Create a free Diverse: Issues In Higher Education account to continue reading

Study Finds Women Faculty Experience More Stress Than Men in Higher Education

Study Finds Women Faculty Experience
More Stress Than Men in Higher Education

In today’s work force, stress is more prevalent than ever. While demands and pressures are the main fuel for the fire, gender can also play a key role. A new study from the University of Missouri-Columbia identifies factors causing female faculty in higher education to experience more stress than men and offers suggestions for reducing the stress load for women.

“Often in higher education, women are not taken seriously when they voice their concerns about work environments and pressures,” says Dr. Jennifer Hart, assistant professor in MU’s department of educational leadership and policy analysis, who conducted the study with Dr. Christine Cress of Portland State University. “This study pinpoints specific stress sources for women and outlines certain steps to be taken to ensure their workload and stress levels are equal to those of their male counterparts.”

Faculty members from a large southwestern university participated in Hart’s study, which used a series of surveys and focus groups to analyze individuals based on stress-causing factors in their professions. Each participant addressed three key topics in their responses, including factors contributing to success, factors hindering or impeding success and recommendations for change.

Results from Hart’s study concluded that teaching loads, students, publishing and research demands, review and promotion processes and committee work produced much more stress for women than men. Specifically, up to 15 percent more women than men reported that teaching and students were sources of stress. Overall, women were also more concerned with research and publishing demands, with 85 percent of female faculty indicating that they felt these areas were sources of stress compared with only 67 percent of males. Women also were more likely to indicate committee work as a source of stress, and reported overwhelmingly that they were expected to do more service than men and were not rewarded for their work.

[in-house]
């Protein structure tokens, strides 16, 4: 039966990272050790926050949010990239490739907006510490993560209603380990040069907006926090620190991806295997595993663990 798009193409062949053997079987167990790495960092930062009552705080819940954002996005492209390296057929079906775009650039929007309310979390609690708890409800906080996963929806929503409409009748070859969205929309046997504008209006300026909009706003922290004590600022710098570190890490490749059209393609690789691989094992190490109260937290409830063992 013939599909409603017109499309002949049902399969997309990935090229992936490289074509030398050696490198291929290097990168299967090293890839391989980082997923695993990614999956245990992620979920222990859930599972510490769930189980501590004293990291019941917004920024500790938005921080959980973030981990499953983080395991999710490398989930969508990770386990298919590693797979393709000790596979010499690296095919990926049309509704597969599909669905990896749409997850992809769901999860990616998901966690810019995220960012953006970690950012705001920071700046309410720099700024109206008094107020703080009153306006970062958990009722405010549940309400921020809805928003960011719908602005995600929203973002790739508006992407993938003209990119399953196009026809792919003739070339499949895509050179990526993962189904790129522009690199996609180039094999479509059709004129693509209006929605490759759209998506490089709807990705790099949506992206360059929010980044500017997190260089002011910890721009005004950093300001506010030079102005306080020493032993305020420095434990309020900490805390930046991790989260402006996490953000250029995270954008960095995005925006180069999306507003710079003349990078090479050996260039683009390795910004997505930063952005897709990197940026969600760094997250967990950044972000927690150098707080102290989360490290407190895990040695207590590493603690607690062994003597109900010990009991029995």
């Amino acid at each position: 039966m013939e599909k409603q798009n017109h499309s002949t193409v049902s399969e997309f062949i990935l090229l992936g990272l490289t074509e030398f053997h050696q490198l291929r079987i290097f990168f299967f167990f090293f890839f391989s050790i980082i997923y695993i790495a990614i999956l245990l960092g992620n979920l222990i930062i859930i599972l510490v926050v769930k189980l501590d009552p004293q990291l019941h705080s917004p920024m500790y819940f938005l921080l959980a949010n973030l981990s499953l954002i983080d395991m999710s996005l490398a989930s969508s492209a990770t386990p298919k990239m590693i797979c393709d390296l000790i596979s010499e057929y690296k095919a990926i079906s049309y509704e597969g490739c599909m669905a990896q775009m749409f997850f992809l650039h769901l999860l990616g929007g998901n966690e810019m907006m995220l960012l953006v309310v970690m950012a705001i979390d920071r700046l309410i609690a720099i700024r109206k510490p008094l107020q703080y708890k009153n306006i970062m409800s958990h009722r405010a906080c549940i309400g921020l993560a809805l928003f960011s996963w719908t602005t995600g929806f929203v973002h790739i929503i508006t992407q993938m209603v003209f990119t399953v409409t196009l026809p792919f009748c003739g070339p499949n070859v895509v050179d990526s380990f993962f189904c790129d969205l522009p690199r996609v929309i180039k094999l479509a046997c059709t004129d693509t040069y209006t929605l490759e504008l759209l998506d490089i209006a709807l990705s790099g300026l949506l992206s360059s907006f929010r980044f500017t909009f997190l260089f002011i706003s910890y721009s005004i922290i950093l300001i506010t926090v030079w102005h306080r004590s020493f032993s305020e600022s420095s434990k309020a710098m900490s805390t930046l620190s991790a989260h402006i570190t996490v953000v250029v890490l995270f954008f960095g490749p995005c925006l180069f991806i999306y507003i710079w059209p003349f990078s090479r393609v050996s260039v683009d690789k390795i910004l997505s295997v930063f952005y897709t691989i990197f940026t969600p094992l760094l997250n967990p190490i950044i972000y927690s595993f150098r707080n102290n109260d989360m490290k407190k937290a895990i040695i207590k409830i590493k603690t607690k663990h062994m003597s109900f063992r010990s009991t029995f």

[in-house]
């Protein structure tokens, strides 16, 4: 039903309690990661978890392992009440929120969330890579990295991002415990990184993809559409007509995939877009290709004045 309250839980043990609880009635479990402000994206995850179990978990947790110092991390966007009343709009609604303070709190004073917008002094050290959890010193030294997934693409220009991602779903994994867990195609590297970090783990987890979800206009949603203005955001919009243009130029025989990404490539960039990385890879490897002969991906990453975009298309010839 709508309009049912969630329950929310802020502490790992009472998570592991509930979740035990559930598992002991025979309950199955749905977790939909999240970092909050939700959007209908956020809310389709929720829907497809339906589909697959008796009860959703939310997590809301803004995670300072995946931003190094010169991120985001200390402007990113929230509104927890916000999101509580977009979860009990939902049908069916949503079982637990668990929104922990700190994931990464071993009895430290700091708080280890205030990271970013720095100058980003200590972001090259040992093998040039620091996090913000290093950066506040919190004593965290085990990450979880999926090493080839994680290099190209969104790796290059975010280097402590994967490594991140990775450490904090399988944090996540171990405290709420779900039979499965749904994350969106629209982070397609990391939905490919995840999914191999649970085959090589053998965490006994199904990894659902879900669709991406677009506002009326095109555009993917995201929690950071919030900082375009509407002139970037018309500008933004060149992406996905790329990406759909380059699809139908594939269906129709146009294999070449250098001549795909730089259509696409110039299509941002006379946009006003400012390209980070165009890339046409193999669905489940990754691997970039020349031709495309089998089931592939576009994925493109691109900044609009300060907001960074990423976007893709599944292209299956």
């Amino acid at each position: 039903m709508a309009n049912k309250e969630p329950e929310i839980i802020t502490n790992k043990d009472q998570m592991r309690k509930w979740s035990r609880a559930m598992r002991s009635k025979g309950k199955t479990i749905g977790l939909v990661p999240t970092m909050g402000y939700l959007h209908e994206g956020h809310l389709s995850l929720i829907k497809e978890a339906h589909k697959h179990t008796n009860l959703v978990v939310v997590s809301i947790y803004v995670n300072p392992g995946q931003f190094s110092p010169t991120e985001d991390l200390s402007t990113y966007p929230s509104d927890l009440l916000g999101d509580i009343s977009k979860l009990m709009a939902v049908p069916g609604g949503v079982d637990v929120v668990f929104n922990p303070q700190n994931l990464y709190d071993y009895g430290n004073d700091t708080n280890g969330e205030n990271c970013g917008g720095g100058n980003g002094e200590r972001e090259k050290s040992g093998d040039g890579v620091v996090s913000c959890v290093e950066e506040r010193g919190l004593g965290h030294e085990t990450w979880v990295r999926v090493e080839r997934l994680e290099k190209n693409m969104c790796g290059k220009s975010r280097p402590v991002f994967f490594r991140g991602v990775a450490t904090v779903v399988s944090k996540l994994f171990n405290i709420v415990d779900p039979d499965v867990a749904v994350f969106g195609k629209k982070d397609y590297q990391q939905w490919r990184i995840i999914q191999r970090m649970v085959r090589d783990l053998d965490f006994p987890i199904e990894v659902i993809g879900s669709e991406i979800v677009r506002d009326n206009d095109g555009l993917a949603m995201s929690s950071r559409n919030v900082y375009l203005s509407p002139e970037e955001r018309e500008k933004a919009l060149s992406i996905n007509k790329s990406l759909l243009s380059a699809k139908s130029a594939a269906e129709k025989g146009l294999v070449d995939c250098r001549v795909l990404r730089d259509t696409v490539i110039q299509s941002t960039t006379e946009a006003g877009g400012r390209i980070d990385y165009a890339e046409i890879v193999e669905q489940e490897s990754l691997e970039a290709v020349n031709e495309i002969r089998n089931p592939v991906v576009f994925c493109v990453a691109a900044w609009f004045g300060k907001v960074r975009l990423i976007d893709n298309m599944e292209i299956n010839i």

Hart concludes that working in a stress-producing environment can lead to morale issues, absenteeism, depression and lack of productivity. Her suggestions for balancing stress loads include developing a critical mass program to support hiring of women faculty in departments with a small proportion of women, educating search committees about criteria for new research areas and establishing an annual reporting process comparing faculty teaching and service responsibilities.

Hart’s study recently was submitted to Stress, Trauma and Crisis: An International Journal.

© Copyright 2005 by

A New Track: Fostering Diversity and Equity in Athletics
American sport has always served as a platform for resistance and has been measured and critiqued by how it responds in critical moments of racial and social crises.
Read More
A New Track: Fostering Diversity and Equity in Athletics